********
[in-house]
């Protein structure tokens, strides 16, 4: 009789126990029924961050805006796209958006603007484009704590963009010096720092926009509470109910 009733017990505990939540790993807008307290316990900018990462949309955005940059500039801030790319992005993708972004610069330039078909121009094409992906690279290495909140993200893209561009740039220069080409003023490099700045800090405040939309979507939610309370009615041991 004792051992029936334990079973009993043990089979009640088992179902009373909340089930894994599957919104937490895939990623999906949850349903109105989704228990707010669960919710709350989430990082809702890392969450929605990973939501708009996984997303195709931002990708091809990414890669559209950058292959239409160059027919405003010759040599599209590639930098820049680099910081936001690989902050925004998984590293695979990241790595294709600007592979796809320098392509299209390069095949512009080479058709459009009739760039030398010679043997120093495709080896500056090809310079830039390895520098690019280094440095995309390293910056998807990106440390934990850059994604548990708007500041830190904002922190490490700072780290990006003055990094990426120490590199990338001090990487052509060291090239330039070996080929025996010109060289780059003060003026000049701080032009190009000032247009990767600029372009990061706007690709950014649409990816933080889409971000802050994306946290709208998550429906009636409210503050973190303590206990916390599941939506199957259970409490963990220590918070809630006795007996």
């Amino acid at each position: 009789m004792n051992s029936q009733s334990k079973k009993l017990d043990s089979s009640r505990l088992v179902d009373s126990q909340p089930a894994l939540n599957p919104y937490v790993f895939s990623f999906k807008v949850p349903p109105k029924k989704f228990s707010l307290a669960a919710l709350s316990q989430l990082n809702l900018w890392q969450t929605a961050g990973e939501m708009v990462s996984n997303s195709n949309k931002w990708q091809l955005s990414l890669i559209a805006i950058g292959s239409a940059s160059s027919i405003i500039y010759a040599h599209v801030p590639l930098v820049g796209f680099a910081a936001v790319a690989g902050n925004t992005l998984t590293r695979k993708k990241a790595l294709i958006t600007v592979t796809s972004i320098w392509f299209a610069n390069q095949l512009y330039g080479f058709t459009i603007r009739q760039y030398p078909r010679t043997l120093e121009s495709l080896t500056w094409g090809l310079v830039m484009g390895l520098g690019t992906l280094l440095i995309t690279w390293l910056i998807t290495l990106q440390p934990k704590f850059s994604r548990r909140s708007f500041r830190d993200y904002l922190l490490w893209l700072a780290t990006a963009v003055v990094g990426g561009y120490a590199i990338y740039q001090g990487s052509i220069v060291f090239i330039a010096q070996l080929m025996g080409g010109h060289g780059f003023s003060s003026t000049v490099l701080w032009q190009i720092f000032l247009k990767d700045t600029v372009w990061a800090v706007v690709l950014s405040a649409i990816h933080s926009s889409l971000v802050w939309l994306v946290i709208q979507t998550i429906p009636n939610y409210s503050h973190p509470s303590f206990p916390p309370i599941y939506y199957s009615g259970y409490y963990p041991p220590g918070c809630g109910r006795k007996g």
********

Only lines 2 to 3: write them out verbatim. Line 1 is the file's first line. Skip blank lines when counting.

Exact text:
């Protein structure tokens, strides 16, 4: 009789126990029924961050805006796209958006603007484009704590963009010096720092926009509470109910 009733017990505990939540790993807008307290316990900018990462949309955005940059500039801030790319992005993708972004610069330039078909121009094409992906690279290495909140993200893209561009740039220069080409003023490099700045800090405040939309979507939610309370009615041991 004792051992029936334990079973009993043990089979009640088992179902009373909340089930894994599957919104937490895939990623999906949850349903109105989704228990707010669960919710709350989430990082809702890392969450929605990973939501708009996984997303195709931002990708091809990414890669559209950058292959239409160059027919405003010759040599599209590639930098820049680099910081936001690989902050925004998984590293695979990241790595294709600007592979796809320098392509299209390069095949512009080479058709459009009739760039030398010679043997120093495709080896500056090809310079830039390895520098690019280094440095995309390293910056998807990106440390934990850059994604548990708007500041830190904002922190490490700072780290990006003055990094990426120490590199990338001090990487052509060291090239330039070996080929025996010109060289780059003060003026000049701080032009190009000032247009990767600029372009990061706007690709950014649409990816933080889409971000802050994306946290709208998550429906009636409210503050973190303590206990916390599941939506199957259970409490963990220590918070809630006795007996």
């Amino acid at each position: 009789m004792n051992s029936q009733s334990k079973k009993l017990d043990s089979s009640r505990l088992v179902d009373s126990q909340p089930a894994l939540n599957p919104y937490v790993f895939s990623f999906k807008v949850p349903p109105k029924k989704f228990s707010l307290a669960a919710l709350s316990q989430l990082n809702l900018w890392q969450t929605a961050g990973e939501m708009v990462s996984n997303s195709n949309k931002w990708q091809l955005s990414l890669i559209a805006i950058g292959s239409a940059s160059s027919i405003i500039y010759a040599h599209v801030p590639l930098v820049g796209f680099a910081a936001v790319a690989g902050n925004t992005l998984t590293r695979k993708k990241a790595l294709i958006t600007v592979t796809s972004i320098w392509f299209a610069n390069q095949l512009y330039g080479f058709t459009i603007r009739q760039y030398p078909r010679t043997l120093e121009s495709l080896t500056w094409g090809l310079v830039m484009g390895l520098g690019t992906l280094l440095i995309t690279w390293l910056i998807t290495l990106q440390p934990k704590f850059s994604r548990r909140s708007f500041r830190d993200y904002l922190l490490w893209l700072a780290t990006a963009v003055v990094g990426g561009y120490a590199i990338y740039q001090g990487s052509i220069v060291f090239i330039a010096q070996l080929m025996g080409g010109h060289g780059f003023s003060s003026t000049v490099l701080w032009q190009i720092f000032l247009k990767d700045t600029v372009w990061a800090v706007v690709l950014s405040a649409i990816h933080s926009s889409l971000v802050w939309l994306v946290i709208q979507t998550i429906p009636n939610y409210s503050h973190p509470s303590f206990p916390p309370i599941y939506y199957s009615g259970y409490y963990p041991p220590g918070c809630g109910r006795k007996g």